Q&A / Tech

Mailbag: Guidelines for Choosing Rod Length and Piston Wristpin Height

You’ve got questions. We’ve got answers—the Summit Racing tech department tackles your automotive-related conundrums. This week in our Mailbag, we’re focusing on connecting rod length and piston wristpin height.

Q: I have a 1972 Ford 302, bored .060-inch over. I took a 351W crank and had its main journals machined to 2.2486 inches to fit the 302 block (351W journals are normally 3.000 inches). With a 3.500-inch stroke, the 351W crank should increase the torque over a wider rpm band.

The problem I’m having is figuring out what kind of rods I can use with flat top pistons. What rod length do I need to match the block’s deck height? What piston wristpin height do I need? Can I use 289 rods and Chevy 350 pistons if I machine the 351W crank’s rod journal to 2.1232 inches (302 rod journal size)? Will this match deck height and clear the crank’s counterweights? Is there another rod/piston combination I need to use?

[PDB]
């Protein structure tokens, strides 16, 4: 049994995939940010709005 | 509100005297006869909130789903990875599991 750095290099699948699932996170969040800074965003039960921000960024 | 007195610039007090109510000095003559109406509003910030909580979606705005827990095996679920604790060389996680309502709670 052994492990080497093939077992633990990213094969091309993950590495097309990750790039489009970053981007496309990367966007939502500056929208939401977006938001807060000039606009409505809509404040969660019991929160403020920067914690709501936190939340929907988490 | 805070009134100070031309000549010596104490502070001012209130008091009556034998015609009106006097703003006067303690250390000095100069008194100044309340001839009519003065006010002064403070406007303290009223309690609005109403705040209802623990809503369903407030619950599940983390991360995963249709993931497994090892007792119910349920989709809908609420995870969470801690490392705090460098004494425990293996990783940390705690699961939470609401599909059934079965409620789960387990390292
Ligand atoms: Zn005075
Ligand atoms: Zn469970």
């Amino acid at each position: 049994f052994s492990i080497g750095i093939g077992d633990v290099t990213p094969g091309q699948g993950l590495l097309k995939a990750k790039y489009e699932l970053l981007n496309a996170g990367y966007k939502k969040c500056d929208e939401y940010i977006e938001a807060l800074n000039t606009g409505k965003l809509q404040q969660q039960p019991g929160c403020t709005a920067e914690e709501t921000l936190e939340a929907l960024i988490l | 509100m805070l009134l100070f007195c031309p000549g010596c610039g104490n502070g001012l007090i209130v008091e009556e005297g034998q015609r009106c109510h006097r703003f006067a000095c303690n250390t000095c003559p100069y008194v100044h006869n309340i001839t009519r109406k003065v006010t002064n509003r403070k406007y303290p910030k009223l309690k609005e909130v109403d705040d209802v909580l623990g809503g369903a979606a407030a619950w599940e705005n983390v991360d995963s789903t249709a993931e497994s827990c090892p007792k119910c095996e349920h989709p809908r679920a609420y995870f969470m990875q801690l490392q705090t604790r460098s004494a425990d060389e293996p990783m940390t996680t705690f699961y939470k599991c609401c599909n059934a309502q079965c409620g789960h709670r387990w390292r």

A: We can’t give you a specific rod/piston combination with the information here; however, we can give you some general guidelines to help you pick the right combination for your 302. First, measure your block’s deck height—don’t use the stock figure, because your block may have been decked at some point. Then determine the rod length you want, then the stroke of the crankshaft (which you already know). With those figures, take half of the stroke measurement and add it to your rod length. Now subtract that figure from your block’s actual deck height. That final number is the wristpin height you need for your pistons.

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